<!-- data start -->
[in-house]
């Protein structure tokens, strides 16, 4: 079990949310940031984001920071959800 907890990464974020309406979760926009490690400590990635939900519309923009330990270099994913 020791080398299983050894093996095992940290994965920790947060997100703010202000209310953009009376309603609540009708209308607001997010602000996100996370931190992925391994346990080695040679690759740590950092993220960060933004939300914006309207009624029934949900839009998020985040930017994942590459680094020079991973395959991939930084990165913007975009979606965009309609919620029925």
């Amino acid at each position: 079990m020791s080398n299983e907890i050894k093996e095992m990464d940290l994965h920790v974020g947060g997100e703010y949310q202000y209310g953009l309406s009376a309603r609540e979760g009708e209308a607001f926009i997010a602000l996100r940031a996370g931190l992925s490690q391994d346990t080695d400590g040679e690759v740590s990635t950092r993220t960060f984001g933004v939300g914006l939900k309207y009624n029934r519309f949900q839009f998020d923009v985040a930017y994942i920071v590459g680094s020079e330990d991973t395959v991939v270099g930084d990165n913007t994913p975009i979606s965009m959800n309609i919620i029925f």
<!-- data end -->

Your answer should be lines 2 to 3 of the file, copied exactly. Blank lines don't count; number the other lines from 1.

């Protein structure tokens, strides 16, 4: 079990949310940031984001920071959800 907890990464974020309406979760926009490690400590990635939900519309923009330990270099994913 020791080398299983050894093996095992940290994965920790947060997100703010202000209310953009009376309603609540009708209308607001997010602000996100996370931190992925391994346990080695040679690759740590950092993220960060933004939300914006309207009624029934949900839009998020985040930017994942590459680094020079991973395959991939930084990165913007975009979606965009309609919620029925």
């Amino acid at each position: 079990m020791s080398n299983e907890i050894k093996e095992m990464d940290l994965h920790v974020g947060g997100e703010y949310q202000y209310g953009l309406s009376a309603r609540e979760g009708e209308a607001f926009i997010a602000l996100r940031a996370g931190l992925s490690q391994d346990t080695d400590g040679e690759v740590s990635t950092r993220t960060f984001g933004v939300g914006l939900k309207y009624n029934r519309f949900q839009f998020d923009v985040a930017y994942i920071v590459g680094s020079e330990d991973t395959v991939v270099g930084d990165n913007t994913p975009i979606s965009m959800n309609i919620i029925f």